What are the biggest risks CEOs face today? That’s the question I asked MMC CEO Dan Glaser at his Manhattan office yesterday. Glaser’s company is a leader in risk management, so not surprisingly, he had an answer. Actually, three answers. Each beginning with “C”.
— Cybersecurity: “Most boards are looking at cybersecurity as the biggest risk, partly because it is so hard to understand,” Glaser said. “CEOs are frustrated because it’s incredibly costly, and you can never say you are done.” He also said it spooks companies because “there is a blame the victim mentality.”
— Climate: This is no longer theoretical; the impact of extreme weather is increasingly real, Glaser says. Flooding losses are up three times from the 1980s. More broadly, climate change is “very difficult for companies to deal with, because it is gradual losses.” Why should shareholders today pay to prevent losses a decade or two from now?
— Culture: Change is happening faster than ever, and companies are struggling with how to get “more purpose and less hierarchy” into their organizations to adapt to the new environment. “If you don’t have the right culture, you will have an erosion of talent and a lack of innovation.”
Surprisingly, recession didn’t make Glaser’s top three. He thinks the economy is slowing, but probably won’t go negative.
More news below, and enjoy the long weekend. Clay Chandler, as usual, will handle tomorrow’s note from China. We’ll take Monday off in honor of Labor Day, and be back Tuesday morning.
Saudi Aramco's long-planned IPO—the world's largest—looks set to shun London and Hong Kong due to political instability in those places. Instead, the split IPO will straddle the Saudi stock exchange and most likely Tokyo, the Wall Street Journal reports. WSJ
U.K. Prime Minister Boris Johnson's move to suspend Parliament caused widespread outrage, and to ward off the threat of rebellion within his Conservative Party, Johnson is now promising to "step up the tempo" of talks with the EU. The idea is that pushing for a new deal, rather than a no-deal Brexit, will dissuade Tory rebels from siding with the opposition Labour Party in bids to remove Johnson from power or block a no-deal Brexit with legislation. Financial Times
President Trump has now established Space Command—but not his promised Space Force. What's the difference? Space Command coordinates things like satellite-based navigation and communications for troops on the ground; Space Force, which still doesn't have congressional approval, would be a distinct military service. Fortune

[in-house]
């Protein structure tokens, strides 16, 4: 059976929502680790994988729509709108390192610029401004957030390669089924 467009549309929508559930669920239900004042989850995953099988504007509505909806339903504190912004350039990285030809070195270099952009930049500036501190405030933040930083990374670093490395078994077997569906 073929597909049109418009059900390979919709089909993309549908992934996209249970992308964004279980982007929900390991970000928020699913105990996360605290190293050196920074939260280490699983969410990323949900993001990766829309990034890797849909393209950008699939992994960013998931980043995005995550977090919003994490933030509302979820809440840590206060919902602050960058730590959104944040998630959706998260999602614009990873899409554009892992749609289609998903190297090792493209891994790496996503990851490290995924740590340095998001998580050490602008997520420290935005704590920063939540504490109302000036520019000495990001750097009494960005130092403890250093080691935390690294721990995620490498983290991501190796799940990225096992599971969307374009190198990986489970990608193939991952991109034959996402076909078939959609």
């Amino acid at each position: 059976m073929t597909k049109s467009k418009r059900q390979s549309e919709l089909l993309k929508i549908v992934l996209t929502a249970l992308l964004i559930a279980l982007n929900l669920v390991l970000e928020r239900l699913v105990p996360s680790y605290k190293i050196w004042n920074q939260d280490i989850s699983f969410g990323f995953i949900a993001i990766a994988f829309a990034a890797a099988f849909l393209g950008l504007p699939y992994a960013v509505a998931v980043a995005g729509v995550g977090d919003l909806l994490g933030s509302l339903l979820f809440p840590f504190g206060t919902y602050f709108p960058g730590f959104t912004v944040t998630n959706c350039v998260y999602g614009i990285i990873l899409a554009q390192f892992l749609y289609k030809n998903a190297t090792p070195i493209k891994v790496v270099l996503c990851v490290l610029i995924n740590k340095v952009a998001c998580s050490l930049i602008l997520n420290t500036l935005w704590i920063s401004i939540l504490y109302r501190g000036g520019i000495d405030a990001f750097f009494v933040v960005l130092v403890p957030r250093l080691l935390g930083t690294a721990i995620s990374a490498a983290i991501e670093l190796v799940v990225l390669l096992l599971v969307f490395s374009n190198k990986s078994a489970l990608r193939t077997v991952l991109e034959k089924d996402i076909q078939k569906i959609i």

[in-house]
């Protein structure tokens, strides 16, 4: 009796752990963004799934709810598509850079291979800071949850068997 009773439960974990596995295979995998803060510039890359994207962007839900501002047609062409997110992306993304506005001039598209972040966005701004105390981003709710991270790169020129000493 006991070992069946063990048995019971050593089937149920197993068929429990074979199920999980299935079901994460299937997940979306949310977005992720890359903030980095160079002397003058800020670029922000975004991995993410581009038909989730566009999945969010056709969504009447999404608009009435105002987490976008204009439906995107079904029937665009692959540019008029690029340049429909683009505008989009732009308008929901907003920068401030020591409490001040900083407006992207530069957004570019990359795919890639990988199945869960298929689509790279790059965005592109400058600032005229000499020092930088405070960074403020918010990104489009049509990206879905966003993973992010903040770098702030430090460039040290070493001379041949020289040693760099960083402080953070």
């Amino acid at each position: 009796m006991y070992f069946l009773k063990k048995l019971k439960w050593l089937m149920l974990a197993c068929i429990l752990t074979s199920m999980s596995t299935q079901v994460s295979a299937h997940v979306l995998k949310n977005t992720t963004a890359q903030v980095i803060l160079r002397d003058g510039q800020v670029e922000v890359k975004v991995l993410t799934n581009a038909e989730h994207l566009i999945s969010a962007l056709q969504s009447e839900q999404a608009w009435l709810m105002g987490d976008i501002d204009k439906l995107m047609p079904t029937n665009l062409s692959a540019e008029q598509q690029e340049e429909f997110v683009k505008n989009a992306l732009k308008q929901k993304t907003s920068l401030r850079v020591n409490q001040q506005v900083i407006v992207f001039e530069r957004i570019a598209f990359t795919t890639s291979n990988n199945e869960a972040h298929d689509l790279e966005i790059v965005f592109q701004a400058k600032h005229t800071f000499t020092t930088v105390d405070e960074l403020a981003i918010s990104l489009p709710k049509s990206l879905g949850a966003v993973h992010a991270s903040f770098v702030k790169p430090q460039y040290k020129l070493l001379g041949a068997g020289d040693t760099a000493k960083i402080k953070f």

The Federal Trade Commission is probing the marketing materials of e-cigarette firm Juul, to see if it deliberately targeted teenagers in its advertising. The FTC also wants to know if Juul used social media influencers to try getting teens hooked. Juul: "We regret that the campaign was executed in a way that was perceived as appealing to minors. To avoid any misconceptions, we changed our approach to advertising in a way that offers no room for misinterpretation about the mission of our company or our intended customers." KPIX 5
AROUND THE WATER COOLER
Didi Chuxing is preparing to run a Shanghai pilot in which passengers are ferried around by self-driving vehicles. Well, there will also be a human driver in there for now, but it should mark a step toward commercialization of the long-awaited technology. It's unclear how big the pilot will be or when it will start, but Shanghai authorities apparently gave the go-ahead on Wednesday. Reuters
The U.S. investigation of Huawei is reportedly expanding to take in further allegations of intellectual property theft, as well as Huawei's recruitment practices. The Journal raised the allegation a few months ago. WSJ
A federal judge stymied House Democrats' attempt to fast-track the release of Trump's tax returns. D.C. Judge Trevor McFadden said: "it may be appropriate to expedite this matter at some point, but not now." CNN
An interesting Bloomberg piece by Karl Smith posits parallels between George H.W. Bush and Donald Trump—in terms not of their style or policies, but economic problems and broken promises that point to a one-term presidency. Bush promised no new taxes; Trump promised an easy-to-win trade war. Bush had to raise taxes; Trump's tariffs on Chinese imports, if they fully take effect, amount to a wallet-bothering new tax on American consumers. Bloomberg
This edition of CEO Daily was edited by David Meyer. Find previous editions here, and sign up for other Fortune newsletters here.